Welcome, dear readers, as always.

This was meant to be the next in our slow-motion review of Star Wars IX:  The Rise of Skywalker, but the news of Christopher Tolkien’s death on January 15th made us stop to think of and to be thankful for him.


Tolkien had celebrated a birthday in November and, whereas he had not, like Bilbo, who, at 131, had managed to outlive the Old Took (Gerontius, who died at 130), still, at 95, had long surpassed Frodo, who traveled to the Grey Havens at 53.  (Picture by one of our favorite Tolkien illustrators, Ted Nasmith.)


Bilbo’s long life had allowed him to compile and edit not only his diary of his days on the expedition to the Lonely Mountain with the dwarves (There and Back Again), but also “many loose leaves of notes”, which he left for Frodo, along with three volumes of “Translations from the Elvish”.  (For more on all of this, see “Note on the Shire Records” in the Prologue to The Fellowship of the Ring.)

Like Bilbo, Christopher Tolkien had also been a compiler and editor during his long life, as well as the first reader for much of his father’s work while he was serving in the RAF (Royal Air Force), much of the time in South Africa, during World War 2 and the original cartographer for that same work, collaborating with his father.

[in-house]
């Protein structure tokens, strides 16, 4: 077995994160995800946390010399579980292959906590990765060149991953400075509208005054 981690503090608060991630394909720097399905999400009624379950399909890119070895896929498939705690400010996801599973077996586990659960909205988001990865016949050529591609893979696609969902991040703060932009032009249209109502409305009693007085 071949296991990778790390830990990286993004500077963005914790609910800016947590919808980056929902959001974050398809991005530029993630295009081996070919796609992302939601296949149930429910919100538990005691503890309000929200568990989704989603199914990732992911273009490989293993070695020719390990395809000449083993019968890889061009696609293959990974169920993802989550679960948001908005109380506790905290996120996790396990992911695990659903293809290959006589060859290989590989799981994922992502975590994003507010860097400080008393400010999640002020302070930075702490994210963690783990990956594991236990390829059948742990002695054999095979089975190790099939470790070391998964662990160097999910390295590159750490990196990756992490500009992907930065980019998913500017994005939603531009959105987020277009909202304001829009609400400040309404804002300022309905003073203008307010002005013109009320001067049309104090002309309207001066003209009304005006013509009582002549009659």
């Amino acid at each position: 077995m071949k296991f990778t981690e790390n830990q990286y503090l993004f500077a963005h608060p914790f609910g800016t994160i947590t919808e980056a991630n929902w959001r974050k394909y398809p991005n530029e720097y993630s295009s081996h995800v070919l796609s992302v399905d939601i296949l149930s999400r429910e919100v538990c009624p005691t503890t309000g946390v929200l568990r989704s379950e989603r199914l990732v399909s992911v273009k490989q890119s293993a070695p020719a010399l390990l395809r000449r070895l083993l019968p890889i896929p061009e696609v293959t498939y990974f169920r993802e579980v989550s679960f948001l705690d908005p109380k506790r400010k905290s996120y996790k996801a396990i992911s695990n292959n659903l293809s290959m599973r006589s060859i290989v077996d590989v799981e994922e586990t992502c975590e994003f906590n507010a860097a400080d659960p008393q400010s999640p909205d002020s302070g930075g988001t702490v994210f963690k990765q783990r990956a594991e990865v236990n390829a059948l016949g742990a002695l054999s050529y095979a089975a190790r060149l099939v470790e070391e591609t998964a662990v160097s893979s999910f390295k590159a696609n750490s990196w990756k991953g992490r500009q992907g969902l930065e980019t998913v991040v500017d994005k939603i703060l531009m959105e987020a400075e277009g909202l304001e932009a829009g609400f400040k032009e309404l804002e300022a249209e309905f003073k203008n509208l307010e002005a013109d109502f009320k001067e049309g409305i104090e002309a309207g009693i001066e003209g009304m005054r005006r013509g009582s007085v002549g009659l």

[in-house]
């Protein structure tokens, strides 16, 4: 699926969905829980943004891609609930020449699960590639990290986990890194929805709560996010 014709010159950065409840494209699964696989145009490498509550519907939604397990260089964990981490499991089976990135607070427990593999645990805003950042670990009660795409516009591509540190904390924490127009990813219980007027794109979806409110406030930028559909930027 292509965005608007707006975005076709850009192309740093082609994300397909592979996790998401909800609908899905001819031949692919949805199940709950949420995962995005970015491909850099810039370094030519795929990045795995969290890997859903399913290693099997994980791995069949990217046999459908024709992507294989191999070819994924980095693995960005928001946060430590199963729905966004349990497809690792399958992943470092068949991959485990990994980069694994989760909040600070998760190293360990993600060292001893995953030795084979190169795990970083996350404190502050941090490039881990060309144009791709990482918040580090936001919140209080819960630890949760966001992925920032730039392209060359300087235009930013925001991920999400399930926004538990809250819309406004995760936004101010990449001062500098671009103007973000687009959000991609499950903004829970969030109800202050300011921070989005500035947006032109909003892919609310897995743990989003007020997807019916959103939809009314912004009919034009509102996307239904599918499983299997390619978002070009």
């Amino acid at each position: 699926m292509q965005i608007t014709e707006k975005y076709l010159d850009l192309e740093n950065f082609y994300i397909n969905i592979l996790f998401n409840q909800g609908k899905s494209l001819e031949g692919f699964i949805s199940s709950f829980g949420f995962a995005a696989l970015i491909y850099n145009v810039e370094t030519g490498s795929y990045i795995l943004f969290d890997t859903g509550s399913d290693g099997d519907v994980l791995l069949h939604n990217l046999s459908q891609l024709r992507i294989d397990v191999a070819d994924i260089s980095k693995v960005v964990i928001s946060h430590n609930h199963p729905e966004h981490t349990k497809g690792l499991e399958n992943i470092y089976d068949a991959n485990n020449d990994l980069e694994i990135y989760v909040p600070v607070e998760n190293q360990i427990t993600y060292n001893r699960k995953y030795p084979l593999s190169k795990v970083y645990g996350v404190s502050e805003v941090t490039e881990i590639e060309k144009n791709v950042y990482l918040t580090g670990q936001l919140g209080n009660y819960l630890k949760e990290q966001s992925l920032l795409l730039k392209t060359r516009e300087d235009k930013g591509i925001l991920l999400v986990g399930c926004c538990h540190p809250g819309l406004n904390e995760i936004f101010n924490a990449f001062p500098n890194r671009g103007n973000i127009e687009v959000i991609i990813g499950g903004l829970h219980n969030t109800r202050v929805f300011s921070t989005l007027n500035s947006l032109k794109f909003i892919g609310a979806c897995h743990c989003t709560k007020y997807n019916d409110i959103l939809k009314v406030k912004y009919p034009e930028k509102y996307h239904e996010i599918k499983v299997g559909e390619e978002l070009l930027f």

After JRRT’s death in 1973, Tolkien went on to edit and publish what sometimes appear to be countless of his father’s unpublished manuscripts, allowing us to see into the complex creative process which gave us not only the material around The Lord of the Rings, but so much more of the history of Middle-earth in general.


Beyond those, there were other works, some of them quite early, including Beren and Luthien, the first draft of which JRRT had written in 1917.


In that story, Luthien, after Beren’s death, having died and gone to the Halls of Mandos (also called the Halls of Awaiting, where men and elves went after death) on Valinor,


sings a song which is so powerful that it persuades Mandos to restore both her and Beren to life.  To JRRT, Luthien was his wife, Edith,


and, although he laments to Christopher, after her death:

“But the story has gone crooked, & I am left, and I cannot plead before the inexorable Mandos.” (Letters, 420)

we hope that something of the power of that song will take Christopher to his own Valinor, with our thanks for the riches he has left with us.

Thanks, as ever, for reading, and